• Use cloth napkins. This is a cost savings and good for the environment.
o I already have some cloth napkins as well as fabric to make more. Cost zero to purchase. Cost = laundry detergent. Savings – whatever it costs to purchase more paper napkins.
• Use cloth towels instead of paper towels.
o Same applies to this a paper napkins. It does take more to launder. At least napkins can usually be laundered in the sink.
• Make your own cleaning products.
o I have never really done this, but they say that vinegar and baking soda and alcohol will clean just about anything. And cleaning products are expensive!!
• Walk or ride my bike instead of driving the car.
o We basically live one block from the grocery, the cleaners (to be discussed later), a hair salon, the bank, several other shops. We also live about a mile from a book store, Target, Petco, the library, etc, etc. It’s a town center. Sometimes it is not feasible to walk or ride a bike. But put a basket on my bike and a backpack and I can probably save some bucks.
• Speaking of cars: when running in and out and doing a lot of errands, park the cars in the driveway instead of opening and closing the garage door.
o Not only will it save wear and tear on the garage door, it saves electricity.
• Also to do with cars. Wash them ourselves.
o It takes time but so does driving to the car wash and waiting while the attendants wash the car. It also costs money for whatever we clean the car with and water. But we already have rags to clean and the other items in no way will cost the same amount as the car wash and tips. Not to speak of gas to get there and we get exercise.
To be continued……

Thursday, September 23, 2010

Saving $$

Over the past few weeks my thoughts have turned to saving money in mostly diminutive ways. But nevertheless saving money. Here are some appropriate quotes.

“Cutting Expenses Increases Income”
“A penny saved is a penny earned”
“The safest way to double your money it to fold it over once and put it in your pocket.”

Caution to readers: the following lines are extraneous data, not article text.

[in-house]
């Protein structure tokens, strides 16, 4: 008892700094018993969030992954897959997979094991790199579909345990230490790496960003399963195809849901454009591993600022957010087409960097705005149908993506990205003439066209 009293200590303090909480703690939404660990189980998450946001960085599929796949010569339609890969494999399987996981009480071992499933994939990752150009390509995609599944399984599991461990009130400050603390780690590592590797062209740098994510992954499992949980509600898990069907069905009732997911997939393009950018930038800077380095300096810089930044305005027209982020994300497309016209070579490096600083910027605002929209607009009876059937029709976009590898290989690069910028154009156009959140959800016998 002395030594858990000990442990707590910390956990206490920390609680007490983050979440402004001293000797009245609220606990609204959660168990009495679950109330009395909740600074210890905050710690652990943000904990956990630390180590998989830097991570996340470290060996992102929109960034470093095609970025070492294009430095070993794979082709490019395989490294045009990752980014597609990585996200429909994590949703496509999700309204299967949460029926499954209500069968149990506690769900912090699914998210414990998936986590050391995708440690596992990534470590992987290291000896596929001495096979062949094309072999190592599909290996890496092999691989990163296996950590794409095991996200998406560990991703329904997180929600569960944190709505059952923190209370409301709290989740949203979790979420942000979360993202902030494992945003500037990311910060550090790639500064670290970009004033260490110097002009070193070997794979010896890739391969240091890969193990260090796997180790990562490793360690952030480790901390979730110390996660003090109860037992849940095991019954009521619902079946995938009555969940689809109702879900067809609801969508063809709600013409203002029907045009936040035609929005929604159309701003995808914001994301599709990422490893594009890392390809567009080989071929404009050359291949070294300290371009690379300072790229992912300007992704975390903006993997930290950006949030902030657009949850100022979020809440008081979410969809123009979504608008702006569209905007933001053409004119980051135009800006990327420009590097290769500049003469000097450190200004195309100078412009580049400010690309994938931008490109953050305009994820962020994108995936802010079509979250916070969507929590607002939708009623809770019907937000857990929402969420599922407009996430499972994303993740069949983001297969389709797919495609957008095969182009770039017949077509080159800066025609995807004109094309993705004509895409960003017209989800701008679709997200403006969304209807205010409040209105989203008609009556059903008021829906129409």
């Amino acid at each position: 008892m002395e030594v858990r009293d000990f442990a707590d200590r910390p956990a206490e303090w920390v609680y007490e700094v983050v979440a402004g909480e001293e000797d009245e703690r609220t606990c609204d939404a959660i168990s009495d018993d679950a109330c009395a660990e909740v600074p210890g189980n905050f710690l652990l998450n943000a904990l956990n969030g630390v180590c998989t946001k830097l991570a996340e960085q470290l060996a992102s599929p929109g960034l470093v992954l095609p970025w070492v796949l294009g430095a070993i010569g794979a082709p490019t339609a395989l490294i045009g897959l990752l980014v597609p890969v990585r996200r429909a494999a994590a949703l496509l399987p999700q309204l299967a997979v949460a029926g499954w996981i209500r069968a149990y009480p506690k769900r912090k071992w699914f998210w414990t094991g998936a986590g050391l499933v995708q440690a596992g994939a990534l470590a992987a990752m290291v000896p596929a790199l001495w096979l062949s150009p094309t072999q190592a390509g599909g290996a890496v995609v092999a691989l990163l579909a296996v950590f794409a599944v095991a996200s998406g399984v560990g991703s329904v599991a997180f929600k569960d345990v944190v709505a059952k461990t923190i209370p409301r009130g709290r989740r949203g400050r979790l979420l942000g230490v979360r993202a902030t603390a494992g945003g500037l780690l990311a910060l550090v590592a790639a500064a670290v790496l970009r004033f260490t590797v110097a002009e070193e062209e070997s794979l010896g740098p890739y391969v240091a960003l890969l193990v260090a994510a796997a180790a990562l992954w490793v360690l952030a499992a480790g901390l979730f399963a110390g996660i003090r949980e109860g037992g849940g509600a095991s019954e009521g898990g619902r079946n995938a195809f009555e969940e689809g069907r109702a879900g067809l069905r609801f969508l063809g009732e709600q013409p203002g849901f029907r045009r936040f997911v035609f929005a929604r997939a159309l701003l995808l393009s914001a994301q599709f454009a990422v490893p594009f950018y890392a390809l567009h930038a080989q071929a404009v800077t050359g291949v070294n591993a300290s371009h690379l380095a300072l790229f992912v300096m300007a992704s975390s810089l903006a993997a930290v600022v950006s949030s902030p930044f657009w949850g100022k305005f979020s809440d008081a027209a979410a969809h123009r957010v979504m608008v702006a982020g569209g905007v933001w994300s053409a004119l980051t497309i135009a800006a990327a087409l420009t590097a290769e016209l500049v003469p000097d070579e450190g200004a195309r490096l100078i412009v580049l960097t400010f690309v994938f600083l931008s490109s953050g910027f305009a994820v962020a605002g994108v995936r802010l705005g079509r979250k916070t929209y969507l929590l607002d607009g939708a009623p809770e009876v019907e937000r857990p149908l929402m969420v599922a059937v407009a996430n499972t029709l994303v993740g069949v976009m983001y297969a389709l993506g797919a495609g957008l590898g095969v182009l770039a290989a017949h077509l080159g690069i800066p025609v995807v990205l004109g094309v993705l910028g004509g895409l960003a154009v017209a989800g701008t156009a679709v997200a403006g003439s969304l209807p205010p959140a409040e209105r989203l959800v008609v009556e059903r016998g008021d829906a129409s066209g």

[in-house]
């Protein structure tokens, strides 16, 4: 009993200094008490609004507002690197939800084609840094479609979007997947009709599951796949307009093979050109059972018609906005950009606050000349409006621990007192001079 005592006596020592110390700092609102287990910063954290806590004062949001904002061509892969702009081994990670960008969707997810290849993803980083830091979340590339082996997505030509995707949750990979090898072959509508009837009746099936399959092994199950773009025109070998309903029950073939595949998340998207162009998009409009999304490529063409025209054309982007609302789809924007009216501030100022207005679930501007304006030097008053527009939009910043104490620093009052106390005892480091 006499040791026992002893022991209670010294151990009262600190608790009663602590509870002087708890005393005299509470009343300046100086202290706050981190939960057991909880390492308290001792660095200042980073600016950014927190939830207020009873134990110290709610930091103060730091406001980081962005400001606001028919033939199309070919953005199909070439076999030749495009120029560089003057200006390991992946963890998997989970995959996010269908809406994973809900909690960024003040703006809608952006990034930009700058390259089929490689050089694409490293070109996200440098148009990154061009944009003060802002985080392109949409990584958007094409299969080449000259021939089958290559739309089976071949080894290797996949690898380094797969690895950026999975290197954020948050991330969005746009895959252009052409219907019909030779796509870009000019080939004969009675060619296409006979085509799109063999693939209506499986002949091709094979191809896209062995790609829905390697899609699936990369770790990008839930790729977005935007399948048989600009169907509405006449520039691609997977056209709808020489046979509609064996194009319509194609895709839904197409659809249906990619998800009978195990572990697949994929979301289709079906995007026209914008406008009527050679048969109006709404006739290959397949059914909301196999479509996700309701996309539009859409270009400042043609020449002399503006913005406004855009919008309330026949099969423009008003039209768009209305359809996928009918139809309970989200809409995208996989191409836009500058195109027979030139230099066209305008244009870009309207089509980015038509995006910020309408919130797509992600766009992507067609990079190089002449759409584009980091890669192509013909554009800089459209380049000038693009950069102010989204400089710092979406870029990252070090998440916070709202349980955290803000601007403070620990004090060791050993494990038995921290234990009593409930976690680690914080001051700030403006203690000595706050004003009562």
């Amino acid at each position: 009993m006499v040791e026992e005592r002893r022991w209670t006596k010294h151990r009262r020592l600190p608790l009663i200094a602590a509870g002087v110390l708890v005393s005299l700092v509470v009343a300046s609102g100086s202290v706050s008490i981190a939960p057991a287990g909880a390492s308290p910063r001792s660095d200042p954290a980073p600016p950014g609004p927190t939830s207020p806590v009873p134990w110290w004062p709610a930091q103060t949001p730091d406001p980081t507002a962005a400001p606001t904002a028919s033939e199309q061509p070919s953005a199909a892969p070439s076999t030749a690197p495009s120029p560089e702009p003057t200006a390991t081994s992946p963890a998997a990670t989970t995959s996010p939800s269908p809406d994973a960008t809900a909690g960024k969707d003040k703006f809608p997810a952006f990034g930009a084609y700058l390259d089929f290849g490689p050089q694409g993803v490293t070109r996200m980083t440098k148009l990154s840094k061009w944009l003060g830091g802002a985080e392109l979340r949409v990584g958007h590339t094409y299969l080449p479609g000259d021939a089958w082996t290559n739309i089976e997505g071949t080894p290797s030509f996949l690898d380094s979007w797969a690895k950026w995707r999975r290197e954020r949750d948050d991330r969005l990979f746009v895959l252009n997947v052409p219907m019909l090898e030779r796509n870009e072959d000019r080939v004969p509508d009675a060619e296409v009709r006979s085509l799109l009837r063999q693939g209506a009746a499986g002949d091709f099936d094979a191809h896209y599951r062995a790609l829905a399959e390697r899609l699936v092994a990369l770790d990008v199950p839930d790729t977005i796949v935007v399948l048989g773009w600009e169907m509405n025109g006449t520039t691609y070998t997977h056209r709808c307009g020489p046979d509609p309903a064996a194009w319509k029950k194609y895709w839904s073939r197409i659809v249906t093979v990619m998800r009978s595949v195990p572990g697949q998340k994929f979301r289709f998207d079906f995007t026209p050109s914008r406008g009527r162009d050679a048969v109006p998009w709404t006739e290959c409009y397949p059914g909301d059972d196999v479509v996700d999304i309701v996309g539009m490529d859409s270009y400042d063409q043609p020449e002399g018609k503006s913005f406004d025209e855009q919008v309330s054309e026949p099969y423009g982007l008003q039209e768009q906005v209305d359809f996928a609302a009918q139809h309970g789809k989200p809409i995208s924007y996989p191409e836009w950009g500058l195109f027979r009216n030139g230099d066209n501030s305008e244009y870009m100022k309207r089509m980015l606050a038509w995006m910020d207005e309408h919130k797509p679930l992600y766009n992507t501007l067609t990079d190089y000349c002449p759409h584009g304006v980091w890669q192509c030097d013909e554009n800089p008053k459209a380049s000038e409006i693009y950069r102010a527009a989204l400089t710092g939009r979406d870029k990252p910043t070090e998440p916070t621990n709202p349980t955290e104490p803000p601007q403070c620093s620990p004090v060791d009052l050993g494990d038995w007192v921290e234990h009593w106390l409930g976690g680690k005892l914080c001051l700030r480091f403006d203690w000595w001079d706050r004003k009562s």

With the big ‘R’ – Retirement looming and pretty much desired, we are wondering how our finances will work. For over 30 years Robert has been socking away money in a savings plan. He also qualifies for a fixed retirement income. I have been able to save an amount about 10 times less than his, but a nice little nest egg as well as qualifying for a pittance of a fixed retirement income. So we will not be destitute or homeless. At least we think not.

Mainly the challenge of saving, recycling, being “green”, and provident is incredibly appealing to me.

Some ideas that I have read about are not appealing. For instance, not using shampoo to wash our hair or using conditioner. Maybe as my hair stays shorter and Robert is balding we won’t need that much shampoo anyway. Not sure that we want to be required to use, as the article stated, a baking soda shampoo and vinegar and water rinse. The upside for doing something like this is that the baking soda concoction will not strip hair of natural oils. Hmmm….. It is also VERY cheap.

There are people out there blogging about living in their cars, utility trucks, campers, and RVs. We have a very nice RV and are considering living there at times before we settle down. But these bloggers share how to inconspicuously “camp” in parking lots, residential neighborhoods, state and national parks. Mostly called boon-dogging. Also not for us. Give us a nice RV park most of the time with running water, electricity, sewer, Wi-Fi, and possibly satellite for TV.

Bragging rights are also being claimed by those who live on between $500 and $1000 a month, some by choice and some out of necessity. The stories I have read are, of course, success stories on paper. In person it may not be so appealing.

My grandparents raised their children during the Great Depression. My parents carried over to a certain degree the lessons they learned from their childhood. Robert’s parents were ranchers who eventually moved to the city and he says they were not even a middle income family. My husband and I by osmosis have been careful in many ways. But not the same as a parent or child who lived through the depression. We are by no means extravagant MOST of the time. (Sorry, everyone makes mistakes and I don’t want to paint myself as perfect.) ☺

I feel excited about the challenge, proving I can do this, and being able to still live well with the things that matter to us. I also do not want to sacrifice the good things we can do to feed our souls and the souls of others because we do not have funds to survive.